Every parent knows that overscheduling kids is a no-no. Not only is it exhausting for parents, who must cart those little people from place to place, but kids need time to relax. Or do they?
A new study in Pediatrics finds that children exercise less as they get older. In one year, British researchers saw exercise levels fall by 4.6% in a group of 9- to 10-year-olds. Girls were more sedentary than boys, as were wealthier kids and those with more body fat. Vacations and weekends — two full days just waiting to be filled with old-fashioned, pick-up basketball games and bike rides with friends — were the worst.
Just under a 5% drop may not sound alarming, but if that’s a pattern, it doesn’t bode well for health down the road.
“The extent of these decreases over one year would have significant implications for these children if decreases continued into adulthood,” write the authors, from the Medical Research Council Epidemiology Unit in Cambridge and the School of Environmental Sciences at the University of East Anglia. Between the ages of 10 and 17, it could translate to an increase of 90 more minutes each day spent pursuing the life of a couch potato.
The researchers scrutinized physical activity levels of 844 boys and girls in 2007, noting their weight and BMI, as well as their socioeconomic status. For three days at the beginning of the study, the kids wore accelerometers to chart their daily activity by sensing motion. Fast-forward 12 months, and they did it again. (More on Time.com: What Kids Should Know About Money At 9, 13, 18 and 23)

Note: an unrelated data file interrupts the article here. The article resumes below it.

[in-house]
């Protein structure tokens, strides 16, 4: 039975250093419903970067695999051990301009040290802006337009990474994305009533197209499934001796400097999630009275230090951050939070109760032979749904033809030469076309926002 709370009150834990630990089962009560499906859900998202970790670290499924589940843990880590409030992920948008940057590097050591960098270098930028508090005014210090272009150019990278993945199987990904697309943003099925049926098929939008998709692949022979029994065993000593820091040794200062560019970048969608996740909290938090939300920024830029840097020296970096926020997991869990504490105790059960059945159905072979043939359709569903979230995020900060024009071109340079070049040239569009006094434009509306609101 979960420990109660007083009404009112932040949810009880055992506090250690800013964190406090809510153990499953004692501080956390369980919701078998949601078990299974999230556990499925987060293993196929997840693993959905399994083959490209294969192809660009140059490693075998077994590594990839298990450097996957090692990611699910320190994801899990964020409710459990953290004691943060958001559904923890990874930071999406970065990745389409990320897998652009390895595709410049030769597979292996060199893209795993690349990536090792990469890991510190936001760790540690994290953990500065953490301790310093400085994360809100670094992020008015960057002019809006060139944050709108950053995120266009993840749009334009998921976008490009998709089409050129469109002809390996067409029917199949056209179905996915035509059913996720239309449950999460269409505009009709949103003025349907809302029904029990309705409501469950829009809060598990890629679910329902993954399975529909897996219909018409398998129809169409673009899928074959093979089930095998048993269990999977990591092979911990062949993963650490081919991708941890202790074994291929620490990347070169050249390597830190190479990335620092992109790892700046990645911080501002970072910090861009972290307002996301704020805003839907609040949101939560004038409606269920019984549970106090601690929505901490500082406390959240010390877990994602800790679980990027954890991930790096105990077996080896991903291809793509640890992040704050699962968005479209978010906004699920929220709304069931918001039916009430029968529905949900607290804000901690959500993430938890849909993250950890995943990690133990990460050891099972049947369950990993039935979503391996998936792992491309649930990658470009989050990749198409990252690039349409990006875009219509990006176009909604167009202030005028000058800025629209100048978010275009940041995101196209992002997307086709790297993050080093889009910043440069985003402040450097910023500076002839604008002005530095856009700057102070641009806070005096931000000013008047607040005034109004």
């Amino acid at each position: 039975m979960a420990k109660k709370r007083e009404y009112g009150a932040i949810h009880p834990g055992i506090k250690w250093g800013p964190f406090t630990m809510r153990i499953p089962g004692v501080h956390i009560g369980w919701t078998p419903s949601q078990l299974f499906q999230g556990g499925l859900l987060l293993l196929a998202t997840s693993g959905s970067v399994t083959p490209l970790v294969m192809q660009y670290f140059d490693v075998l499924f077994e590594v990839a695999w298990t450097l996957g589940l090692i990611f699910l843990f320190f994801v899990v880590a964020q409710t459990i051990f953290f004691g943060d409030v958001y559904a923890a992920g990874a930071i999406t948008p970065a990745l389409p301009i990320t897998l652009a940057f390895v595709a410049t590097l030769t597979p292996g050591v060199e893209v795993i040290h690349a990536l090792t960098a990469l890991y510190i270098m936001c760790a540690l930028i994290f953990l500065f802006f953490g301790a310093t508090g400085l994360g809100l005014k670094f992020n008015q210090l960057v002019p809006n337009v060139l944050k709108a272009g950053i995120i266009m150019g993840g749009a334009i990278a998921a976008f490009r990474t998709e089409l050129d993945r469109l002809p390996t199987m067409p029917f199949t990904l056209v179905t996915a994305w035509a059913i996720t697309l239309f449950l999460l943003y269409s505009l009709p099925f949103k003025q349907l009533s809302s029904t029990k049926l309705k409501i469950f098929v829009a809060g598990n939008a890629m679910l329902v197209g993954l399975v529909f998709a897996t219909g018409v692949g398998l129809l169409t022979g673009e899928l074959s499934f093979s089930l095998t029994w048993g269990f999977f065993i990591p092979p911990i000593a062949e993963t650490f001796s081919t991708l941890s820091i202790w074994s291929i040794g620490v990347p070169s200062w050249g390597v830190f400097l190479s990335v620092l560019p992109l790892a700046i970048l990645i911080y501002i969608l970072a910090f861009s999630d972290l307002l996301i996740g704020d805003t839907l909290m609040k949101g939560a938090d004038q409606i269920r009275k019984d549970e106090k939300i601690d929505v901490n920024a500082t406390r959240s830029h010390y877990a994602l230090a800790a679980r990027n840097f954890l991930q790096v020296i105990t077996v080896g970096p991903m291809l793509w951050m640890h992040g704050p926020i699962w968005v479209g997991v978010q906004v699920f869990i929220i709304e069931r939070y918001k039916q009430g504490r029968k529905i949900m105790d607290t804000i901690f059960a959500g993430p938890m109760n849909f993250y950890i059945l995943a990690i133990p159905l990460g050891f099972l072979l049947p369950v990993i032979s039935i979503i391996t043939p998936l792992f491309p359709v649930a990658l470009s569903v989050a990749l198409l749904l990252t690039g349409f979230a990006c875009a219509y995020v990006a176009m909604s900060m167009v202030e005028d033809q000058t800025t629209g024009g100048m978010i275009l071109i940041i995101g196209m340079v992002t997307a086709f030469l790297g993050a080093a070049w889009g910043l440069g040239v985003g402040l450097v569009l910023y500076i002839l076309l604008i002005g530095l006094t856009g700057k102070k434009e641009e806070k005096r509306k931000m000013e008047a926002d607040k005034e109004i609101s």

When the study began, 70.4% of children got the recommended amount of physical activity; one year later, 65.8% met the criteria. Kids should strive for at least an hour of heart-pumping exercise every day — think swimming, biking or running. (Thoroughly working out thumbs by texting does not count.)
So what’s to be done? For starters, don’t cut funding for P.E. classes in schools, says Jim Pivarnik, director of the Center for Physical Activity and Health at Michigan State University and past president of the American College of Sports Medicine. If, as the British study shows, kids are most active during the school day, it’s crucial to ensure rigorous physical education programs.
Yet physical education is hardly as sexy a topic as obesity these days, although numerous studies show aerobic fitness is more important than body weight in terms of cardiovascular health. “It’s better to be fit and overweight than normal weight and inactive,” says Pivarnik. “Everyone gets excited about obesity, which is great. But if you look at the Centers for Disease Control and Prevention, their No. 1 problem is not obesity; it’s physical activity.”
To combat the decline in activity, the study authors emphasize the need to encourage girls and rich kids to get out there and move. They also advise increased activity on weekends and after-school, which, of course, directly contradicts the child development experts who recommend an abundance of free time.
I sided with the study authors and responded to their research by signing my son up for a soccer skills academy that my husband and I had previously decided wasn’t really necessary. It was pricey and, we reasoned, we wanted to give him more hang-out time. It may still be unnecessary, but at least it will get him out of the house and exercising during the least active time of the day. Luckily for him, he loves soccer.
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